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random poetry for children kids poems

Can't make up you mind whether you want a funny or sad - long or short - pink or violet poem? Here are a few from our vast poetry collection.



Collection : Poems for Children - 2162

 

The Walrus and the Carpenter by Lewis Carroll

'The sun was shining on the sea,
Shining with all his might:
He did his very best to make
The billows smooth and bright —
And this was odd, because it was
The middle of the night.


The moon was shining sulkily,
Because she thought the sun
Had got no business to be there
After the day was done —
'It's very rude of him,' she said,
'To come and spoil the fun.'


The sea was wet as wet could be,
The sands were dry as dry.
You could not see a cloud, because
No cloud was in the sky:
No birds were flying overhead —
There were no birds to fly.


The Walrus and the Carpenter
Were walking close at hand;
They wept like anything to see
Such quantities of sand:
If this were only cleared away,'
They said, it would be grand!'


If seven maids with seven mops
Swept it for half a year,
Do you suppose,' the Walrus said,
That they could get it clear?'
I doubt it,' said the Carpenter,
And shed a bitter tear.


O Oysters, come and walk with us!'
The Walrus did beseech.
A pleasant walk, a pleasant talk,
Along the briny beach:
We cannot do with more than four,
To give a hand to each.'


The eldest Oyster looked at him,
But never a word he said:
The eldest Oyster winked his eye,
And shook his heavy head —
Meaning to say he did not choose
To leave the oyster-bed.


But four young Oysters hurried up,
All eager for the treat:
Their coats were brushed, their faces washed,
Their shoes were clean and neat —
And this was odd, because, you know,
They hadn't any feet.


Four other Oysters followed them,
And yet another four;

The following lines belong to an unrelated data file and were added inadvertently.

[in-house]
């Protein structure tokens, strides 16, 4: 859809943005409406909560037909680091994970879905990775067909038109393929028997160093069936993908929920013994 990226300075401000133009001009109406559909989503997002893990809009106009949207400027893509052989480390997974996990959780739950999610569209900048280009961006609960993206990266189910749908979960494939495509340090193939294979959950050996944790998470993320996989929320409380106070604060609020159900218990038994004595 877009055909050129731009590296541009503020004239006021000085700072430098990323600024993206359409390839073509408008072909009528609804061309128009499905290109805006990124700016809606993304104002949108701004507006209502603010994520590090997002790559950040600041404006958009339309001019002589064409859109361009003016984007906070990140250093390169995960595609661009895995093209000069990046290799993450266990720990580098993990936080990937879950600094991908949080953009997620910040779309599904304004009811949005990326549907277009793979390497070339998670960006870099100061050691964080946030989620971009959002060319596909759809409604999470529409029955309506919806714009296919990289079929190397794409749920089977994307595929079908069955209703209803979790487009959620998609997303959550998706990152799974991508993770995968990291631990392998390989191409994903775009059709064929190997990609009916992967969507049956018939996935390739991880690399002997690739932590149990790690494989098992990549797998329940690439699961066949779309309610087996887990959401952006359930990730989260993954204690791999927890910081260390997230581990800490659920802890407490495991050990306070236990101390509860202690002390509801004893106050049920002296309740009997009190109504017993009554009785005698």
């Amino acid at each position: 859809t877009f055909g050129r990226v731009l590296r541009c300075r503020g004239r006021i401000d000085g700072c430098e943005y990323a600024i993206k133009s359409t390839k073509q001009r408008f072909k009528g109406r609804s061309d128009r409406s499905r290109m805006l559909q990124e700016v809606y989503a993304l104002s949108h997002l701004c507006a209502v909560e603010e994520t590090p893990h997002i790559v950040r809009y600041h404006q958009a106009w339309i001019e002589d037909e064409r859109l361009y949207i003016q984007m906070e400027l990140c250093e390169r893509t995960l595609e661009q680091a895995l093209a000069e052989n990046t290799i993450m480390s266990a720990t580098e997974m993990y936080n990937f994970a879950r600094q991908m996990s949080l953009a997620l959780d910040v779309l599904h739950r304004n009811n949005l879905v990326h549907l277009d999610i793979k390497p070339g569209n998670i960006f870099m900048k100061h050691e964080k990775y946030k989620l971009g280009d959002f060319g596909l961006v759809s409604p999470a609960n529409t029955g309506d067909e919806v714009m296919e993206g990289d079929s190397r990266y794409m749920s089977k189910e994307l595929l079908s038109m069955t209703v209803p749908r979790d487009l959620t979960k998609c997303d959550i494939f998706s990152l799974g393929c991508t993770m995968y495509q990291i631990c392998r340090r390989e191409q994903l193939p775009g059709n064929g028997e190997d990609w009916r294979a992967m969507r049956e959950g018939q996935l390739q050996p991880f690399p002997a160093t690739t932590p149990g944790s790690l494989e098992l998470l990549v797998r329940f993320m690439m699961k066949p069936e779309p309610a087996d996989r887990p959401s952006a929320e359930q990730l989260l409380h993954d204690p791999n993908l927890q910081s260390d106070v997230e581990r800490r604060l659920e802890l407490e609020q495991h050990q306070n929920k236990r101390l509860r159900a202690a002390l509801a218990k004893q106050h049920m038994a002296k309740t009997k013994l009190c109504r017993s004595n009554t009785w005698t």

And thick and fast they came at last,
And more, and more, and more —
All hopping through the frothy waves,
And scrambling to the shore.


The Walrus and the Carpenter
Walked on a mile or so,
And then they rested on a rock
Conveniently low:
And all the little Oysters stood
And waited in a row.


The time has come,' the Walrus said,
To talk of many things:
Of shoes — and ships — and sealing-wax —
Of cabbages — and kings —
And why the sea is boiling hot —
And whether pigs have wings.'


But wait a bit,' the Oysters cried,
Before we have our chat;
For some of us are out of breath,
And all of us are fat!'
No hurry!' said the Carpenter.
They thanked him much for that.


A loaf of bread,' the Walrus said,
Is what we chiefly need:
Pepper and vinegar besides
Are very good indeed —
Now if you're ready, Oysters dear,
We can begin to feed.'


But not on us!' the Oysters cried,
Turning a little blue.
After such kindness, that would be
A dismal thing to do!'
The night is fine,' the Walrus said.
Do you admire the view?


It was so kind of you to come!
And you are very nice!'
The Carpenter said nothing but
Cut us another slice:
I wish you were not quite so deaf —
I've had to ask you twice!'


It seems a shame,' the Walrus said,
To play them such a trick,
After we've brought them out so far,
And made them trot so quick!'
The Carpenter said nothing but
The butter's spread too thick!'


I weep for you,' the Walrus said:
I deeply sympathize.'
With sobs and tears he sorted out
Those of the largest size,
Holding his pocket-handkerchief
Before his streaming eyes.


O Oysters,' said the Carpenter,
You've had a pleasant run!
Shall we be trotting home again?'
But answer came there none —
And this was scarcely odd, because
They'd eaten every one.'


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The White Knight's Song by Lewis Carroll

Haddock's Eyes' or 'The Aged Aged Man' or
'Ways and Means' or 'A-Sitting On A Gate'

I'll tell thee everything I can;
There's little to relate.
I saw an aged, aged man,
A-sitting on a gate.